This general rule is subject only to a narrow exception, and the principal cases from this Court in which the Fifth Circuit relied are Benz versus Compania Naviera Hidalgo and McCulloch versus Sociedad Nacional de Marineros de Honduras.
There the court refused to apply the National Labor Relations Act to labor relations between a foreign flagship and its foreign crew.
Those cases reasoned that the Act was intended to protect American citizens.
Extending the National Labor Relations Act to regulate relations between a foreign ship and its crew was an internal matter ordinarily governed by the law the flag state and that would risk international discord.
The holding on those cases do not support the Court of Appeals broad rule but no general statute including Title III of the ADA can apply to a foreign flag vessel unless the statute specifically mentions foreign flag ships.
Instead the inquiries whether any Title III requirements meet the standard established by those cases.
The standard for a clear statement rule and it is plain that in number of Title III duties such as provision on discriminatory ticket pricing would not trigger the clear statement rule at all.
Moreover Title III has its own exemptions and limitations.
In particular Title III itself says that a requirement regarding accommodations must be readily achievable.
Thus, Title III may not impose certain duties that might otherwise be thought to implicate the clear statement rule.
There is a particularly true in line of the fact that in our view the Title III requirement is likely not readily achievable if it would conflict with an international legal obligation or pose a serious threat to ship board safety.
Title III’s exemptions and limitations mean that it is entirely possible.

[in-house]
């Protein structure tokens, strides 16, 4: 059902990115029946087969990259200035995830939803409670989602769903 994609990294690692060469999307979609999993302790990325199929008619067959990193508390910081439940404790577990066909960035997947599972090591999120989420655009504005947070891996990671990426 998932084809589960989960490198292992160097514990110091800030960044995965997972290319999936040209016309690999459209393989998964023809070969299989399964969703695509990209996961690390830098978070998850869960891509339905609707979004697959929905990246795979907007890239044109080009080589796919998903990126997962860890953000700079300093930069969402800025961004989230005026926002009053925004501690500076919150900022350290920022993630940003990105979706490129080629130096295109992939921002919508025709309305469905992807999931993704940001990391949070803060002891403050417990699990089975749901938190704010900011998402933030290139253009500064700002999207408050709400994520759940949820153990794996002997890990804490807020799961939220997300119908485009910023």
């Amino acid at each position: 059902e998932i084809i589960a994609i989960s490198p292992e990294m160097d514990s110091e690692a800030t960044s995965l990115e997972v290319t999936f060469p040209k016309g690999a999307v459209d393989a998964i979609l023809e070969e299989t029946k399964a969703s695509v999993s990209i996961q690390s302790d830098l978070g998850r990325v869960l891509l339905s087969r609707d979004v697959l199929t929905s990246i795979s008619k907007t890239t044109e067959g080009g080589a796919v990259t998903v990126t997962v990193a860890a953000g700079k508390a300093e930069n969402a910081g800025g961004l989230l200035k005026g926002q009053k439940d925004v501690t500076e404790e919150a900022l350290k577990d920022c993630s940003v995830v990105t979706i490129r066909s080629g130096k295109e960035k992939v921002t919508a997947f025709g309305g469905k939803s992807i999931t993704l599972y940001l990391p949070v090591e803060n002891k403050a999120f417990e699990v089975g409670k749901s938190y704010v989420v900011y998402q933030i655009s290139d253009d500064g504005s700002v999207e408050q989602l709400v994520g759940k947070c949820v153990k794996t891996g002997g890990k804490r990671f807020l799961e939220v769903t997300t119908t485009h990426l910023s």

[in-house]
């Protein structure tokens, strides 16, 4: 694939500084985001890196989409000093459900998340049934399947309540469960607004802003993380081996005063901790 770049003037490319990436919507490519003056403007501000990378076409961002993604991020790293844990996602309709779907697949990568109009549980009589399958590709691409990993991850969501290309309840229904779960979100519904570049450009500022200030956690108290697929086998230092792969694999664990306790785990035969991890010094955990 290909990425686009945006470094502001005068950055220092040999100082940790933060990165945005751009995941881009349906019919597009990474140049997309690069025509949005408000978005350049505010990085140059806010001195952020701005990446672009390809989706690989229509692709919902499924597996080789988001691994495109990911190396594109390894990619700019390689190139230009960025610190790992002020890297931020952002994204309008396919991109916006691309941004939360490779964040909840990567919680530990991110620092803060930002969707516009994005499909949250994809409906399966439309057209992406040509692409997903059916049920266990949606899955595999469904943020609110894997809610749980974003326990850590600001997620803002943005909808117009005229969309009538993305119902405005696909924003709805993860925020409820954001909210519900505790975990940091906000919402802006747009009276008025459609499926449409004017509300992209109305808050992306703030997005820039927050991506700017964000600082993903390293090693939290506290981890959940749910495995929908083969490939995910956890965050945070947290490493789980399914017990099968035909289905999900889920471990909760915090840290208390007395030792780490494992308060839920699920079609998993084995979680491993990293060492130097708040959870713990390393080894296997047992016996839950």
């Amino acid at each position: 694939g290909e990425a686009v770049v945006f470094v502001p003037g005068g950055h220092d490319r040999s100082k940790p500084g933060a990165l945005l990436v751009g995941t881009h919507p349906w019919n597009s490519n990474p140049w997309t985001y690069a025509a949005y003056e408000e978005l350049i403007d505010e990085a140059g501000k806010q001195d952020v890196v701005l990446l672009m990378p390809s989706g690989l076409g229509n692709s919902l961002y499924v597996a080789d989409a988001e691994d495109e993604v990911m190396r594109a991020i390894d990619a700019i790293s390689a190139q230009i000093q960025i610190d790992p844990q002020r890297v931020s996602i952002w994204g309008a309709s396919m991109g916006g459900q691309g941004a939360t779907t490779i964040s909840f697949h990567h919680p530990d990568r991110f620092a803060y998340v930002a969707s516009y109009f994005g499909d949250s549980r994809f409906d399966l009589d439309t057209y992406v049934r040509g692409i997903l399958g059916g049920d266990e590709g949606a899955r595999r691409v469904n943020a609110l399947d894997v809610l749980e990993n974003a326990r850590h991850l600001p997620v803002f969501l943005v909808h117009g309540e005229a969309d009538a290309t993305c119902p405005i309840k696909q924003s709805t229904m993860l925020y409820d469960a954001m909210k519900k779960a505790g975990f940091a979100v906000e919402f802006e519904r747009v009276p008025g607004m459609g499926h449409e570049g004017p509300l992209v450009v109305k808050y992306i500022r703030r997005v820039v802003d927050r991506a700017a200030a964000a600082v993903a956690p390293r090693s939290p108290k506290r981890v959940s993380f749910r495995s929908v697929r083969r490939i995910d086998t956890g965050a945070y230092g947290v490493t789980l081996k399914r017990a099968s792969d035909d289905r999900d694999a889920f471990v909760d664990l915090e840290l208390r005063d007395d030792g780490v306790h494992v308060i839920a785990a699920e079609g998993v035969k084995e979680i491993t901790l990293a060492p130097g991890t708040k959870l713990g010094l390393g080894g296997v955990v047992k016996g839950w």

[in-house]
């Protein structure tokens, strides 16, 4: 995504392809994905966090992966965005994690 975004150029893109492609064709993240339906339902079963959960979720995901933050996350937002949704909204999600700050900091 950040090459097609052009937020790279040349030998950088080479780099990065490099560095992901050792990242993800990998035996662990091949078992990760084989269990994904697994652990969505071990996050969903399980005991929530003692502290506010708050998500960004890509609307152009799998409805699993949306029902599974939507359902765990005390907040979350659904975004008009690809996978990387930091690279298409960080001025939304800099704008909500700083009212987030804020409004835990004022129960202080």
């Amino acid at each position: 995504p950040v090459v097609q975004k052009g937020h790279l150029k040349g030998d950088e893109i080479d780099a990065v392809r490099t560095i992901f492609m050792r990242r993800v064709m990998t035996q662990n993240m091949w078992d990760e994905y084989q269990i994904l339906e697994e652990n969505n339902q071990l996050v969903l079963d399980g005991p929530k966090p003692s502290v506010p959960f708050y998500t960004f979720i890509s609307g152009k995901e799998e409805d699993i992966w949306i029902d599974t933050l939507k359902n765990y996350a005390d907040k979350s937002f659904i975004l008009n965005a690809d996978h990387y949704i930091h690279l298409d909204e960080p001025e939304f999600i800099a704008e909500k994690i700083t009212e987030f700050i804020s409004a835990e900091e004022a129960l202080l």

The Title III does not impose any requirements that call for the application of the clear statement rule.
Anthony M. Kennedy:
Now, plurality of the court goes on to hold that the clear statement rule might come in the play of Title III as read to require permanent and substantial changes to a foreign ships basic physical design and construction.
The plurality interprets this Court’s cases as requiring a clear congressional statement if a statutory requirement would interfere with a foreign vessel’s internal affairs and operations.
The plurality concludes that requiring a permanent and substantial physical change qualifies as an interference in the vessel’s internal affairs and therefore may not be imposed absent the clear statement.
If a particular Title II requirement did require a permanent and substantial physical modification in the ships design the plurality holds of the requirement may not be imposed on foreign flag cruise ships even if domestic ships must comply with that requirement.
Other Title III requirements that have nothing to do with internal affairs do apply the foreign flagships and domestic ships alike.
And for these reasons we reverse the decision of the Court of Appeals for the Fifth Circuit and remand the case for further proceedings.
Justice Ginsburg has filed an opinion concurring in part and concurring in the judgment in which Justice Breyer joins; Justice Thomas has filed an opinion concurring in part, dissenting in part and concurring in the judgment in part; Justice Scalia has filed a dissenting opinion in which the Chief Justice and Justice O’Connor join.